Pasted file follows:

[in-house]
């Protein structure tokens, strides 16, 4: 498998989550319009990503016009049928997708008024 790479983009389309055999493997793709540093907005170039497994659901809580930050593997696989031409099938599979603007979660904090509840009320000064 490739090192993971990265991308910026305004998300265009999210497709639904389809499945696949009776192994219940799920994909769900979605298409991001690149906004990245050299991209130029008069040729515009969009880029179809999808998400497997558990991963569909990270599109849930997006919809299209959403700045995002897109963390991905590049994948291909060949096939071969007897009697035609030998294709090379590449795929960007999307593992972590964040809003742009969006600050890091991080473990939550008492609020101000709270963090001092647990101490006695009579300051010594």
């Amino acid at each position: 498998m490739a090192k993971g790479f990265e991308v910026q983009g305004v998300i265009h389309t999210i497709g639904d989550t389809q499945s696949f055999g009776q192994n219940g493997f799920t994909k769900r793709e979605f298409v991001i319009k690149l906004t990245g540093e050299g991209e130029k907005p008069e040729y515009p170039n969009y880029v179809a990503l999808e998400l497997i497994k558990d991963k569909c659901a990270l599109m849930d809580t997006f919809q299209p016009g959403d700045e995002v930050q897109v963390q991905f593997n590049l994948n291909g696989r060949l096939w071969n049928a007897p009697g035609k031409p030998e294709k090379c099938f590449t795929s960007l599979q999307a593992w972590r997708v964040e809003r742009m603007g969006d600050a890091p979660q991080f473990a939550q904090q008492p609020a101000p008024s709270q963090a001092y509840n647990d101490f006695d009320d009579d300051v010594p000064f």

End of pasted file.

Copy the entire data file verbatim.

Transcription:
[in-house]
């Protein structure tokens, strides 16, 4: 498998989550319009990503016009049928997708008024 790479983009389309055999493997793709540093907005170039497994659901809580930050593997696989031409099938599979603007979660904090509840009320000064 490739090192993971990265991308910026305004998300265009999210497709639904389809499945696949009776192994219940799920994909769900979605298409991001690149906004990245050299991209130029008069040729515009969009880029179809999808998400497997558990991963569909990270599109849930997006919809299209959403700045995002897109963390991905590049994948291909060949096939071969007897009697035609030998294709090379590449795929960007999307593992972590964040809003742009969006600050890091991080473990939550008492609020101000709270963090001092647990101490006695009579300051010594």
């Amino acid at each position: 498998m490739a090192k993971g790479f990265e991308v910026q983009g305004v998300i265009h389309t999210i497709g639904d989550t389809q499945s696949f055999g009776q192994n219940g493997f799920t994909k769900r793709e979605f298409v991001i319009k690149l906004t990245g540093e050299g991209e130029k907005p008069e040729y515009p170039n969009y880029v179809a990503l999808e998400l497997i497994k558990d991963k569909c659901a990270l599109m849930d809580t997006f919809q299209p016009g959403d700045e995002v930050q897109v963390q991905f593997n590049l994948n291909g696989r060949l096939w071969n049928a007897p009697g035609k031409p030998e294709k090379c099938f590449t795929s960007l599979q999307a593992w972590r997708v964040e809003r742009m603007g969006d600050a890091p979660q991080f473990a939550q904090q008492p609020a101000p008024s709270q963090a001092y509840n647990d101490f006695d009320d009579d300051v010594p000064f």